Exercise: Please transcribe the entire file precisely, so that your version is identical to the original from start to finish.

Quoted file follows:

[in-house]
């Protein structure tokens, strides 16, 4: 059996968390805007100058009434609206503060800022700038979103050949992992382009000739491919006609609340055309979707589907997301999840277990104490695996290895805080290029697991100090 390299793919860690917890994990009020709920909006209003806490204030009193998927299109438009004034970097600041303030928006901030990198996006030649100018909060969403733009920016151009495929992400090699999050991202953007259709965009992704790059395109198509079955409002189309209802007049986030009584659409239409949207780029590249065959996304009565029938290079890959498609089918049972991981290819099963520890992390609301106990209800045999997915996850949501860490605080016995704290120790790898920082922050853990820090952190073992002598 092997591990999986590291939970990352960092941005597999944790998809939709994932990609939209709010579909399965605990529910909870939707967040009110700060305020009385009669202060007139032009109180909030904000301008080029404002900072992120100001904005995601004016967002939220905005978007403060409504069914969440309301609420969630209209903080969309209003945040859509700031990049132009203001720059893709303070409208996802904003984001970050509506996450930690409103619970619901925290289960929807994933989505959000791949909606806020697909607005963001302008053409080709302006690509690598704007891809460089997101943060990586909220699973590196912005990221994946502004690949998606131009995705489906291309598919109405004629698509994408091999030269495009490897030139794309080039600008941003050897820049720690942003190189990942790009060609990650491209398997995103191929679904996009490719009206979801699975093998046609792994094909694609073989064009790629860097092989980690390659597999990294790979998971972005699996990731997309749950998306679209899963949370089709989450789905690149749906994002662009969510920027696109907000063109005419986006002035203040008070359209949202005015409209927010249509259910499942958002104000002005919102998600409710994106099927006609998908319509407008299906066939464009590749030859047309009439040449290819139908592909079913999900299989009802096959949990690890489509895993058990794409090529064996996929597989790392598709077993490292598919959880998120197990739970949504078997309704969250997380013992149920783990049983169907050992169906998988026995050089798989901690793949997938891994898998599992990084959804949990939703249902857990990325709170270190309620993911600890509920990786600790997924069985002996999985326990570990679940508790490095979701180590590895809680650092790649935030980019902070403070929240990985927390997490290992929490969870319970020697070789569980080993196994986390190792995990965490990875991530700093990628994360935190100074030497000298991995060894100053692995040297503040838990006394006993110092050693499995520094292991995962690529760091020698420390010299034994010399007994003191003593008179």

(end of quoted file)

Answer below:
[in-house]
């Protein structure tokens, strides 16, 4: 059996968390805007100058009434609206503060800022700038979103050949992992382009000739491919006609609340055309979707589907997301999840277990104490695996290895805080290029697991100090 390299793919860690917890994990009020709920909006209003806490204030009193998927299109438009004034970097600041303030928006901030990198996006030649100018909060969403733009920016151009495929992400090699999050991202953007259709965009992704790059395109198509079955409002189309209802007049986030009584659409239409949207780029590249065959996304009565029938290079890959498609089918049972991981290819099963520890992390609301106990209800045999997915996850949501860490605080016995704290120790790898920082922050853990820090952190073992002598 092997591990999986590291939970990352960092941005597999944790998809939709994932990609939209709010579909399965605990529910909870939707967040009110700060305020009385009669202060007139032009109180909030904000301008080029404002900072992120100001904005995601004016967002939220905005978007403060409504069914969440309301609420969630209209903080969309209003945040859509700031990049132009203001720059893709303070409208996802904003984001970050509506996450930690409103619970619901925290289960929807994933989505959000791949909606806020697909607005963001302008053409080709302006690509690598704007891809460089997101943060990586909220699973590196912005990221994946502004690949998606131009995705489906291309598919109405004629698509994408091999030269495009490897030139794309080039600008941003050897820049720690942003190189990942790009060609990650491209398997995103191929679904996009490719009206979801699975093998046609792994094909694609073989064009790629860097092989980690390659597999990294790979998971972005699996990731997309749950998306679209899963949370089709989450789905690149749906994002662009969510920027696109907000063109005419986006002035203040008070359209949202005015409209927010249509259910499942958002104000002005919102998600409710994106099927006609998908319509407008299906066939464009590749030859047309009439040449290819139908592909079913999900299989009802096959949990690890489509895993058990794409090529064996996929597989790392598709077993490292598919959880998120197990739970949504078997309704969250997380013992149920783990049983169907050992169906998988026995050089798989901690793949997938891994898998599992990084959804949990939703249902857990990325709170270190309620993911600890509920990786600790997924069985002996999985326990570990679940508790490095979701180590590895809680650092790649935030980019902070403070929240990985927390997490290992929490969870319970020697070789569980080993196994986390190792995990965490990875991530700093990628994360935190100074030497000298991995060894100053692995040297503040838990006394006993110092050693499995520094292991995962690529760091020698420390010299034994010399007994003191003593008179």